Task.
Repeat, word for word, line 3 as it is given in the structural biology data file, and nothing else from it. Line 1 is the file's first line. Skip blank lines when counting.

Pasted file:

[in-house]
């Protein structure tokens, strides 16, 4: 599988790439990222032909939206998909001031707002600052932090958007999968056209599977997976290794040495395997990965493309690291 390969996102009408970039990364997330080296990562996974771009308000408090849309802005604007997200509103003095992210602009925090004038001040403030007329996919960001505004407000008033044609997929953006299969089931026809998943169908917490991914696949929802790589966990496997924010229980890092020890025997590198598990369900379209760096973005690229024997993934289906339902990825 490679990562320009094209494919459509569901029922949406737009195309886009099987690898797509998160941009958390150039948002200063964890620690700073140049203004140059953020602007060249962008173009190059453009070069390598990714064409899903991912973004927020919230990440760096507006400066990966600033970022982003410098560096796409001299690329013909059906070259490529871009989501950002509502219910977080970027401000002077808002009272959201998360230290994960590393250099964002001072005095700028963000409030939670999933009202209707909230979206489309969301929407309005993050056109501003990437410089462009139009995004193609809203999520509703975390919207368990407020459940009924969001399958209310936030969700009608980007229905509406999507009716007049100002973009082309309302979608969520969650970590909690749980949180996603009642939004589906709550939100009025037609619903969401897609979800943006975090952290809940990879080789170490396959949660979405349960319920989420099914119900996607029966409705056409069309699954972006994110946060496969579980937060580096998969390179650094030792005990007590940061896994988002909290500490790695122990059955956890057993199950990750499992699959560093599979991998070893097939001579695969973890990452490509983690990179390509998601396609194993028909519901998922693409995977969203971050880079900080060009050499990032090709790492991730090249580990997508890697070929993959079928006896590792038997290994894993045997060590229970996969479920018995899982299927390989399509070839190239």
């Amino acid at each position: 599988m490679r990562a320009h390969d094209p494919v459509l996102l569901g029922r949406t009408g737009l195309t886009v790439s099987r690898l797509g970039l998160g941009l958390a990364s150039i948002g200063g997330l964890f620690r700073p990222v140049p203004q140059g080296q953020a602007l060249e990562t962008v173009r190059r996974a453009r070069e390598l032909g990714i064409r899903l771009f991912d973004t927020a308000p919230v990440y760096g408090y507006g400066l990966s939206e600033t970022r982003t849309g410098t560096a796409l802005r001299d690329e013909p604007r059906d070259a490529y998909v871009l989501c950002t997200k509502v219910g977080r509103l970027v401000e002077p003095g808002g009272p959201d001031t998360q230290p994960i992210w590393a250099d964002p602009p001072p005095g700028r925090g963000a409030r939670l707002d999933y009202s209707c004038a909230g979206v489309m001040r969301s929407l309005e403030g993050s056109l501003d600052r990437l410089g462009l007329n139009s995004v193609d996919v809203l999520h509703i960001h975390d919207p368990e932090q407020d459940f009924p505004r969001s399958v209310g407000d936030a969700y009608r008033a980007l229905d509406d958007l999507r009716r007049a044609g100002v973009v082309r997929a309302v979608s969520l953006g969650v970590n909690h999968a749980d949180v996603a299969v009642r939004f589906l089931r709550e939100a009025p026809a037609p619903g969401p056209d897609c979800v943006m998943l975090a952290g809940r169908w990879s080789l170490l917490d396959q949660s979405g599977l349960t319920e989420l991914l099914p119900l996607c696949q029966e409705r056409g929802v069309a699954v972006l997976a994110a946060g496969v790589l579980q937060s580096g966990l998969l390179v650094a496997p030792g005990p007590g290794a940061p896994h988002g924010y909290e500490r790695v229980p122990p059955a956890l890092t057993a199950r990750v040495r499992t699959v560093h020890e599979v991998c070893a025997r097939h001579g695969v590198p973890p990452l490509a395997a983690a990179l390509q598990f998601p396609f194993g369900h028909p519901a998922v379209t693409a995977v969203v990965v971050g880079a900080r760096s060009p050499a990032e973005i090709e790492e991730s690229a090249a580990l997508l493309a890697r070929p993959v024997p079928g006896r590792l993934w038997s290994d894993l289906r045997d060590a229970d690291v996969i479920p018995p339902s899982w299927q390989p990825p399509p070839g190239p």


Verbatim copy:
């Amino acid at each position: 599988m490679r990562a320009h390969d094209p494919v459509l996102l569901g029922r949406t009408g737009l195309t886009v790439s099987r690898l797509g970039l998160g941009l958390a990364s150039i948002g200063g997330l964890f620690r700073p990222v140049p203004q140059g080296q953020a602007l060249e990562t962008v173009r190059r996974a453009r070069e390598l032909g990714i064409r899903l771009f991912d973004t927020a308000p919230v990440y760096g408090y507006g400066l990966s939206e600033t970022r982003t849309g410098t560096a796409l802005r001299d690329e013909p604007r059906d070259a490529y998909v871009l989501c950002t997200k509502v219910g977080r509103l970027v401000e002077p003095g808002g009272p959201d001031t998360q230290p994960i992210w590393a250099d964002p602009p001072p005095g700028r925090g963000a409030r939670l707002d999933y009202s209707c004038a909230g979206v489309m001040r969301s929407l309005e403030g993050s056109l501003d600052r990437l410089g462009l007329n139009s995004v193609d996919v809203l999520h509703i960001h975390d919207p368990e932090q407020d459940f009924p505004r969001s399958v209310g407000d936030a969700y009608r008033a980007l229905d509406d958007l999507r009716r007049a044609g100002v973009v082309r997929a309302v979608s969520l953006g969650v970590n909690h999968a749980d949180v996603a299969v009642r939004f589906l089931r709550e939100a009025p026809a037609p619903g969401p056209d897609c979800v943006m998943l975090a952290g809940r169908w990879s080789l170490l917490d396959q949660s979405g599977l349960t319920e989420l991914l099914p119900l996607c696949q029966e409705r056409g929802v069309a699954v972006l997976a994110a946060g496969v790589l579980q937060s580096g966990l998969l390179v650094a496997p030792g005990p007590g290794a940061p896994h988002g924010y909290e500490r790695v229980p122990p059955a956890l890092t057993a199950r990750v040495r499992t699959v560093h020890e599979v991998c070893a025997r097939h001579g695969v590198p973890p990452l490509a395997a983690a990179l390509q598990f998601p396609f194993g369900h028909p519901a998922v379209t693409a995977v969203v990965v971050g880079a900080r760096s060009p050499a990032e973005i090709e790492e991730s690229a090249a580990l997508l493309a890697r070929p993959v024997p079928g006896r590792l993934w038997s290994d894993l289906r045997d060590a229970d690291v996969i479920p018995p339902s899982w299927q390989p990825p399509p070839g190239p």